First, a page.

If you live along the Atlantic or Gulf Coast, you may know what it's like when a hurricane takes aim. People may be boarding up windows or dashing out to get food, batteries, and candles. Sometimes, a long line of cars snakes out of town as people evacuate their homes. In this activity, you'll learn all about how hurricanes form.
Go to Hurricanes from Weather Wiz Kids. Read What Is a Hurricane? Where does a hurricane get its energy?
Describe a hurricane's eye.
Scroll to How Do Hurricanes Form? What allows warm air to rise above the ocean surface?
What is the Coriolis Force?
Why don't hurricanes form near the equator?
Look at the numbered What Does a Hurricane Need? diagram. List the five things needed for hurricane formation.
Scroll to What Is a Storm Surge? Describe a storm surge.
Continue to When Does Hurricane Season Start? Study the diagram. How does hurricane season relate to sea surface temperature?
In August 2005, Hurricane Katrina brought scenes of unimaginable destruction to the Gulf Coast. Days before the hurricane made landfall, satellites were already tracking Katrina as it grew from a disorganized storm to a monstrous hurricane. Use the info about Katrina's category, track, and coordinates on the link to answer the questions below.
On August 23, Katrina's storm category was ___________________ (light blue). Its maximum wind speed was ______ mph. Its lowest barometric pressure was _______ millibars.
On August 24, Katrina was a ____________________ (light green). Its maximum wind speed was ______ mph. Its lowest barometric pressure was _______ millibars.
On August 26, Katrina grew to a _________________ hurricane (yellow) as it hit Florida. Its maximum wind speed was ______ mph. Its barometric pressure dropped to _______ millibars.
By August 28, Katrina grew into a _________________ hurricane (lavender). Its maximum wind speed was now ______ mph while its barometric pressure plunged to _______ millibars.
Notice where Katrina was between August 24 and August 28. Think about how a hurricane gets its energy. Give a hypothesis relating the storm's dramatic gain in strength to its location.
Look closely at your data. What can you conclude about the relationship between wind speed, barometric pressure, and the strength of a hurricane?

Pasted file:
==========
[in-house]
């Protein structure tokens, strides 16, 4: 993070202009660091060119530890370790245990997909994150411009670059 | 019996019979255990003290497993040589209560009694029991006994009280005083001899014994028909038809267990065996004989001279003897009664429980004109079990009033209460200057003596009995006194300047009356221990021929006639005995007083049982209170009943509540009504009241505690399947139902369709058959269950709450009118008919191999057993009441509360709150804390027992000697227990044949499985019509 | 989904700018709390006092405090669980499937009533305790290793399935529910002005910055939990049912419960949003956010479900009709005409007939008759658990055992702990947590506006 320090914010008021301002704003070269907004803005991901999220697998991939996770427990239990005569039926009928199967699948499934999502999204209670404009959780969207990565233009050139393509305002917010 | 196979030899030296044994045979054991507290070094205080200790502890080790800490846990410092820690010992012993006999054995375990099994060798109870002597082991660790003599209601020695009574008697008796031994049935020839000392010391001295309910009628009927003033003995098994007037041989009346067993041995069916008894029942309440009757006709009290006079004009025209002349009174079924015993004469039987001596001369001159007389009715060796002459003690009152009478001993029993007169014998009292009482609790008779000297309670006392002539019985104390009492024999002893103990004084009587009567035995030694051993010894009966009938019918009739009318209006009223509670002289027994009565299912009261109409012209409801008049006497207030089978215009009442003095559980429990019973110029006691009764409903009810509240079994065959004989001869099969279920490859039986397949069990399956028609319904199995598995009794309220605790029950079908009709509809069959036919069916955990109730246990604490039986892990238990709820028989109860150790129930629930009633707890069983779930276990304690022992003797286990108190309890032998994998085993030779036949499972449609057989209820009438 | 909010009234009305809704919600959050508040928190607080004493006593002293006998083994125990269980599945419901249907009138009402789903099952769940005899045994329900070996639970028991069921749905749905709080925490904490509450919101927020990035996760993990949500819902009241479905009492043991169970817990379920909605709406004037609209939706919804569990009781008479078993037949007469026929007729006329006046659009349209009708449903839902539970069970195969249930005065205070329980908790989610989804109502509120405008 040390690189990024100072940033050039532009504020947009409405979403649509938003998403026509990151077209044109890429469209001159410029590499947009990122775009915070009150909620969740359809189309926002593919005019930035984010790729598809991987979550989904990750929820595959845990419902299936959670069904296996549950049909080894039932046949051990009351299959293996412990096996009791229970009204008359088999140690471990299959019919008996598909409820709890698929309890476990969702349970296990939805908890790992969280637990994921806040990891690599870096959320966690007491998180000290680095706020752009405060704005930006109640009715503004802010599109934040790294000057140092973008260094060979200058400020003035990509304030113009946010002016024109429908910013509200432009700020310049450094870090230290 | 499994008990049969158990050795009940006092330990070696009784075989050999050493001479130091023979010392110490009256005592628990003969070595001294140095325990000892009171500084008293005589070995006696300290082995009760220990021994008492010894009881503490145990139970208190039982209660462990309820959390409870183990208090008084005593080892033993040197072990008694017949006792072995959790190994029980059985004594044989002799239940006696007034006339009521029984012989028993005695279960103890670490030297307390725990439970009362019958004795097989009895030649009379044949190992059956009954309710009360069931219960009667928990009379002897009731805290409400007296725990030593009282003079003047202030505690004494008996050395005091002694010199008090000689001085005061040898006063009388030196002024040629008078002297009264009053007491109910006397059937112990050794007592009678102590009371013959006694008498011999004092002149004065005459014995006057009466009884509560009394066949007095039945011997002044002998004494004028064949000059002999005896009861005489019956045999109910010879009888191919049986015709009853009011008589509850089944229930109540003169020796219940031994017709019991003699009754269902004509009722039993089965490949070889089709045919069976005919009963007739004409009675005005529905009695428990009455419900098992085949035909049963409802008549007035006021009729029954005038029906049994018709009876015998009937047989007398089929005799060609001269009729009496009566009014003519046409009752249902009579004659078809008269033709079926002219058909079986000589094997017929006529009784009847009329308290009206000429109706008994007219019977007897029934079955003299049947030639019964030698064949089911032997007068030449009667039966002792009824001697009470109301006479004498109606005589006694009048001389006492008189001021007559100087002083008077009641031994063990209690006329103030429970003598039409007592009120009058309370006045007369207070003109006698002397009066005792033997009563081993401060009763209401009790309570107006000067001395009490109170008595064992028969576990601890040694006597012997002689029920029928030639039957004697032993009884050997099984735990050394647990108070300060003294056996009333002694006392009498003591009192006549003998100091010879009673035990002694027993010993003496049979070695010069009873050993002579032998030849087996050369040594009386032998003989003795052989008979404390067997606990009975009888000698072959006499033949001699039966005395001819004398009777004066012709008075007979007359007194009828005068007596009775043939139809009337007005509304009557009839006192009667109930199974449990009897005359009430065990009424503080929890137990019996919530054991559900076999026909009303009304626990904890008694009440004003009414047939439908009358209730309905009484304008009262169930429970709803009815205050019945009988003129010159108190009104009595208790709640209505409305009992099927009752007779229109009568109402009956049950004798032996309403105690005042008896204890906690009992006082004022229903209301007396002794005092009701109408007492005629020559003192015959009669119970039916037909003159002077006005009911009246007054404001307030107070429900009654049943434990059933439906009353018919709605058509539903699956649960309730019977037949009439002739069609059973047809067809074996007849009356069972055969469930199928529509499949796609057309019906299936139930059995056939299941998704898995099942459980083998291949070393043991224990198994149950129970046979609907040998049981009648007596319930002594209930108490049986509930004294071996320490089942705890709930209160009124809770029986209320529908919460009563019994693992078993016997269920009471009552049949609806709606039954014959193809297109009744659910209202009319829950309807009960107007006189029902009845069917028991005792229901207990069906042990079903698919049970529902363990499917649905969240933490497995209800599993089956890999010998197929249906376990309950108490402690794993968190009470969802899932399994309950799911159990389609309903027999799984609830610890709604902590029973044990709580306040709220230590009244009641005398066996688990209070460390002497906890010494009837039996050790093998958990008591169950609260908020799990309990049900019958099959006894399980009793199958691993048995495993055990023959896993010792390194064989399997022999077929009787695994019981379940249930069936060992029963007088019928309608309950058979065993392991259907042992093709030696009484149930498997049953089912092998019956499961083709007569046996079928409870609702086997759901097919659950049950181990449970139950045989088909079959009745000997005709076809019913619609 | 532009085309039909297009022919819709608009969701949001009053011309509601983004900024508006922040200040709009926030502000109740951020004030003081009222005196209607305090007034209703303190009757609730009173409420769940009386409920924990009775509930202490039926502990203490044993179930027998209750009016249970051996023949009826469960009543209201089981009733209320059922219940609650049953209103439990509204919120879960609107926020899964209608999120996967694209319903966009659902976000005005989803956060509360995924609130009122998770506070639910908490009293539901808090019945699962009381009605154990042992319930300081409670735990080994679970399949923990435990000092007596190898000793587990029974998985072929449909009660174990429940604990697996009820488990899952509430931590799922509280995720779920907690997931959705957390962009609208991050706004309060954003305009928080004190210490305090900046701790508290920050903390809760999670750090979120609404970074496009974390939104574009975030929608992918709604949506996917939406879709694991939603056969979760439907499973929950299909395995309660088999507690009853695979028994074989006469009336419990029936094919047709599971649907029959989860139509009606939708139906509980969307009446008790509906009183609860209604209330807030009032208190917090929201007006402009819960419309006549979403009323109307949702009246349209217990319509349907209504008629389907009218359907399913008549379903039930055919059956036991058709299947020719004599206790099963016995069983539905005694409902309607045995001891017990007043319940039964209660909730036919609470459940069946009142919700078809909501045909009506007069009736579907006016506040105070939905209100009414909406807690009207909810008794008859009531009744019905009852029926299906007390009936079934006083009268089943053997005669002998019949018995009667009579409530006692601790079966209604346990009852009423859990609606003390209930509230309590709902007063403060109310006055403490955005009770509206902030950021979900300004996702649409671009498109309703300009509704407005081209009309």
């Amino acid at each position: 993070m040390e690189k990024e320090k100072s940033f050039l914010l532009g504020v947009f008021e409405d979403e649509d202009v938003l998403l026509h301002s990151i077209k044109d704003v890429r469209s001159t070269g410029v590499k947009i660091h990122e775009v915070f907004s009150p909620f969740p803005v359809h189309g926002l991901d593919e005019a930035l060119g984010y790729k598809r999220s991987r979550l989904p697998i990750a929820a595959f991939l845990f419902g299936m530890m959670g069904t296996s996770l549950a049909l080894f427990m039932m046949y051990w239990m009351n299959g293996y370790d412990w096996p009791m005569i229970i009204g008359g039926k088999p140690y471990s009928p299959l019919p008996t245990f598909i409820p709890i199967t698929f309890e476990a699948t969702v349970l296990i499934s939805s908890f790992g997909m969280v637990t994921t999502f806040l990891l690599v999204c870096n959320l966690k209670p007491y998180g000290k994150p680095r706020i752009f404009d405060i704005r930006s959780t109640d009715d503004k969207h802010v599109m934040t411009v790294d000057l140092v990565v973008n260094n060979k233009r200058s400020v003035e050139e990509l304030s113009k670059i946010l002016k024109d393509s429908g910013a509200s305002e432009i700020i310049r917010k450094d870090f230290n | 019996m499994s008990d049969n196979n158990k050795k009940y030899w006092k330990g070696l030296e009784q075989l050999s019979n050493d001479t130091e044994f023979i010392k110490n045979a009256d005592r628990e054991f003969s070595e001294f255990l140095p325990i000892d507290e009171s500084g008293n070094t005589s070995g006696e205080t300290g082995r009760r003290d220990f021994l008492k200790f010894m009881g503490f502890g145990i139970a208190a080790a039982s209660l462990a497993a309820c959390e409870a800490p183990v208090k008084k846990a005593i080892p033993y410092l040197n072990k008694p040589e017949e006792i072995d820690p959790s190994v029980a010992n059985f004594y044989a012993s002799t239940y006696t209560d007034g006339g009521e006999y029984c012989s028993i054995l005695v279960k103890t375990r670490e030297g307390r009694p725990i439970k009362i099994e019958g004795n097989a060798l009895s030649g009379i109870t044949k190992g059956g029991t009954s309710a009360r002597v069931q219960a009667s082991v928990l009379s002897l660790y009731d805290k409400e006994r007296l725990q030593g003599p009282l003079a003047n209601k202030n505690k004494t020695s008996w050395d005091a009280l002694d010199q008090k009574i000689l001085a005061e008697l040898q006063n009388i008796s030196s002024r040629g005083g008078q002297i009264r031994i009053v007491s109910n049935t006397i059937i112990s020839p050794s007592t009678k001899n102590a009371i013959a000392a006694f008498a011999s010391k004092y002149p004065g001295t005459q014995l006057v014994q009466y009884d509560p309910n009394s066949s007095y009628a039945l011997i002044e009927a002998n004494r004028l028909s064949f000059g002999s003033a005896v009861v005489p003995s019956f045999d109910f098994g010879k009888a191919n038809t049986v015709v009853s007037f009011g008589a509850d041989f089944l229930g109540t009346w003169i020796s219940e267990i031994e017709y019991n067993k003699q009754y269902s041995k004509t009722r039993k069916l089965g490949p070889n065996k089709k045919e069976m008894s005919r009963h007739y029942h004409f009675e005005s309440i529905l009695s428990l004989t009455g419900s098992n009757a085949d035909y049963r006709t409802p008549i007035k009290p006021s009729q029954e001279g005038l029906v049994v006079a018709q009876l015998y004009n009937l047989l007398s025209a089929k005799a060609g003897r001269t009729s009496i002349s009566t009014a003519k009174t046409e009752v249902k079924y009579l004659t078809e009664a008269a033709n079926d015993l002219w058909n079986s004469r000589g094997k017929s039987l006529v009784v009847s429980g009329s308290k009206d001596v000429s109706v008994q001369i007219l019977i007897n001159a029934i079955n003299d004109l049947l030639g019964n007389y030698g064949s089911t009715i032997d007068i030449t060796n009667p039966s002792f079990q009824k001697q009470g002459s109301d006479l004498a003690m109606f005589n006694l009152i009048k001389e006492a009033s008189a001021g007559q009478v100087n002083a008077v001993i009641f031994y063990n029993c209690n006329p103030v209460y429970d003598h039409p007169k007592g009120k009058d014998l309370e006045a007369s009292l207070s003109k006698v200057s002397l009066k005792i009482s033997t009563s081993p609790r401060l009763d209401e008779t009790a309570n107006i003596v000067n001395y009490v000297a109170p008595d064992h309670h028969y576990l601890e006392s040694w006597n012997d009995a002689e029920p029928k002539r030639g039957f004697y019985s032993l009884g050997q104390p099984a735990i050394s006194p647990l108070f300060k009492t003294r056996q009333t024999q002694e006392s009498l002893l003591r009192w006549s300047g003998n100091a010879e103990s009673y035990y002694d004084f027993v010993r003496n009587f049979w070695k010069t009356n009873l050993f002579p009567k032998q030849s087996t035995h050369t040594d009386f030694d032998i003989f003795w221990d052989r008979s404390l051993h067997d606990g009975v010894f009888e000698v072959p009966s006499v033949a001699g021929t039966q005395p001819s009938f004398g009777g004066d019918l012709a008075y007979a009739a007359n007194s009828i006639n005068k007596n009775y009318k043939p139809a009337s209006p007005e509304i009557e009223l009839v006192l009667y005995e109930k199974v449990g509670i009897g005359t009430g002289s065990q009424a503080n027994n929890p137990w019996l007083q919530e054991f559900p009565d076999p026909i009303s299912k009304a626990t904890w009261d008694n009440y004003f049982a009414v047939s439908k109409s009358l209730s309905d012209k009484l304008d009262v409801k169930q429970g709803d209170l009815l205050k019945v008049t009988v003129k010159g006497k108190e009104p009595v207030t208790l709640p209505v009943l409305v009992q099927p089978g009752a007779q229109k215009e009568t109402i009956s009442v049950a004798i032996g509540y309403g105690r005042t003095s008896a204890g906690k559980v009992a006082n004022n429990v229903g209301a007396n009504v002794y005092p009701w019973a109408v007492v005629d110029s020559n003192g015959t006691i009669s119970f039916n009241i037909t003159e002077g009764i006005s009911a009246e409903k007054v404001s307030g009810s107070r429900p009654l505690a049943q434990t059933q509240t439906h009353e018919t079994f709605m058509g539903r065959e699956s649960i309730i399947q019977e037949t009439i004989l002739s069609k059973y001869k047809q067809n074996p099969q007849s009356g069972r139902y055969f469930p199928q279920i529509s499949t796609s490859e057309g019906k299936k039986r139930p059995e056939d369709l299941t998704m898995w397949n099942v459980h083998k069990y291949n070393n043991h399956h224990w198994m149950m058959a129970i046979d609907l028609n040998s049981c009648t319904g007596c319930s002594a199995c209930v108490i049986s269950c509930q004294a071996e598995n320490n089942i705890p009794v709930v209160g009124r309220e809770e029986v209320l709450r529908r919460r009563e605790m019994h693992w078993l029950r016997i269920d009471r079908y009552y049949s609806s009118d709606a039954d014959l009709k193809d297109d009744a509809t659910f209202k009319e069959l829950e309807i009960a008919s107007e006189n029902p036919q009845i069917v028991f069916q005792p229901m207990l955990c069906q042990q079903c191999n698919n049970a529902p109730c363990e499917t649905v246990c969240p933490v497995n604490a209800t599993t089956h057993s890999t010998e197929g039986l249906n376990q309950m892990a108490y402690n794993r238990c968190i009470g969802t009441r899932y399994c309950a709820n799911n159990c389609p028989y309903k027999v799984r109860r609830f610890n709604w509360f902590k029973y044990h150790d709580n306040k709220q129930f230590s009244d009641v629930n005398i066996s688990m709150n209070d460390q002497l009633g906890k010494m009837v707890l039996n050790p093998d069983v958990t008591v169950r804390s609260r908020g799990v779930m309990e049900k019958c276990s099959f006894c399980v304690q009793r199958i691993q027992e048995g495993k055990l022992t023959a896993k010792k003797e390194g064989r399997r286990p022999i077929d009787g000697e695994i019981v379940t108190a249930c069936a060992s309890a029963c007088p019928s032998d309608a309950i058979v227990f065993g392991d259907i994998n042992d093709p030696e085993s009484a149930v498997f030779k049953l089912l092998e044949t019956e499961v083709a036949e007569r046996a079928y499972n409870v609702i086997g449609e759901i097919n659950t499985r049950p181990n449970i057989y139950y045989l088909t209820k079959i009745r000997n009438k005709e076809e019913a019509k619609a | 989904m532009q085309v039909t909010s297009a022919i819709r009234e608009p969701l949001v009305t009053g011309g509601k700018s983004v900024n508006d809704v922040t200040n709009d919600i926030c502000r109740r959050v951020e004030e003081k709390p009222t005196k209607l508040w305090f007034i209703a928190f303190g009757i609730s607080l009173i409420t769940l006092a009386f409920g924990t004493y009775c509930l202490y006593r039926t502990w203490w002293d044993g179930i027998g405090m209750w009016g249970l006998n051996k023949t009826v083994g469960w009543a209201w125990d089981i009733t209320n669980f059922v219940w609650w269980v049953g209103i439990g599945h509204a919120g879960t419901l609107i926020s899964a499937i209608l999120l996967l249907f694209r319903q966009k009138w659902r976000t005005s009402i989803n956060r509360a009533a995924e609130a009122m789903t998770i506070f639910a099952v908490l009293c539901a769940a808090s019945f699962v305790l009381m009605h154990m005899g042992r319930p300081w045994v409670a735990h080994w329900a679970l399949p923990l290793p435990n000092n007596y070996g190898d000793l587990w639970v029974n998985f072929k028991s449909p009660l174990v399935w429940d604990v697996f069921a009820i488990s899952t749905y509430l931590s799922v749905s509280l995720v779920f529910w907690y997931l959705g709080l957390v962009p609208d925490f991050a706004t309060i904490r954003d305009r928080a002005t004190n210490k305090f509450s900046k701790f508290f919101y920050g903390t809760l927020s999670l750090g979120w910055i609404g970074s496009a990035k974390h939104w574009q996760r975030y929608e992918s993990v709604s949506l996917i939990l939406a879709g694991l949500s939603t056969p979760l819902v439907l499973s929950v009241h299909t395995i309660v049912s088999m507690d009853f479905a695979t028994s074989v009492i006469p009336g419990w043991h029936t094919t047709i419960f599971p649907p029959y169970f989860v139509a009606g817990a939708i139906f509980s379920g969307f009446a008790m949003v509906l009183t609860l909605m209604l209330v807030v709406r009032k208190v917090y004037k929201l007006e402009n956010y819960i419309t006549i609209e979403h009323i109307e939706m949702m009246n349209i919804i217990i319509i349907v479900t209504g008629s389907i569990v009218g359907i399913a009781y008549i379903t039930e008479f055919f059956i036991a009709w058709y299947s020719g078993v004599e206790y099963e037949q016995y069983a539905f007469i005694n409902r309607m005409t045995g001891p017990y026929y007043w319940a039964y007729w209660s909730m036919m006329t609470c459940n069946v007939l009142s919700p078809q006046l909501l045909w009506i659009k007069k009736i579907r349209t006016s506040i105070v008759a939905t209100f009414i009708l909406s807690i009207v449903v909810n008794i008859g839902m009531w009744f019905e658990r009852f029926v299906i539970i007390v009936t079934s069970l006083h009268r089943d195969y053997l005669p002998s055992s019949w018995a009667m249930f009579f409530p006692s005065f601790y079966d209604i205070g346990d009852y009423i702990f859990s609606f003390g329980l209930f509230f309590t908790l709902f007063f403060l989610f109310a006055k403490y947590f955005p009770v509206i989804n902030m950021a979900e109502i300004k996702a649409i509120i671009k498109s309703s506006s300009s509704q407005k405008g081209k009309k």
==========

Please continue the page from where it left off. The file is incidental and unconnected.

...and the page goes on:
Here's a satellite view of Hurricane Katrina striking New Orleans. Read the caption. How strong was the hurricane when it hit land?
Describe the impact Katrina had on the U.S. Gulf Coast.
Although it's not possible to predict exactly where and when an individual hurricane will form or strike, scientists are getting better at predicting the number and intensity of storms in a given season. How do they do it? In this activity, you'll explore the data scientists use to make hurricane predictions.
Look at this graph relating hurricane frequency to sea surface temperature. The red line shows how mean sea surface temperature (SST) compares to average. Positive numbers are warmer than normal; negative numbers are cooler. The blue line shows total year-by-year activity. Positive numbers show above-average activity; negative numbers show below-average activity.
How did hurricane activity correspond to sea surface temperature between 1951 and 1970?
What happens to both graphs between 1971 and 1994?
What happens to both graphs between 1995 and 1999?
Form a hypothesis relating sea surface temperature and hurricane activity.
Here's sea surface temperature data from the summer of 2005, when there was a record number of hurricanes in the Atlantic. Read the caption.
What does the black box in the center show?
Look at the color scale. Is ocean water in the box above or below average temperature?
How much (in degrees Fahrenheit) above or below average is the water?
Sea level air pressure is another factor. Look at the graphic of pressure in the Atlantic in the summer of 2005. Read the caption.
What colors represent lower than normal air pressure?
Was sea-level pressure above or below normal in the hurricane development region (black box)?
Scientists also look at vertical wind shear, the sudden change in wind speed or direction. When there's a large amount of wind shear, it's tough for hurricanes to form. Look at the graphic and read the text.
What does the red color represent?
What were vertical wind shear conditions in the hurricane region in the summer of 2005?
Hypothesize its impact on hurricane activity.
Prevailing winds also play a big part in hurricane formation. Study the graphic.
Where do upper-level Easterlies (green arrow) originate?
From August to October 2005, what effect were these winds (light blue arrows) expected to have on hurricane formation?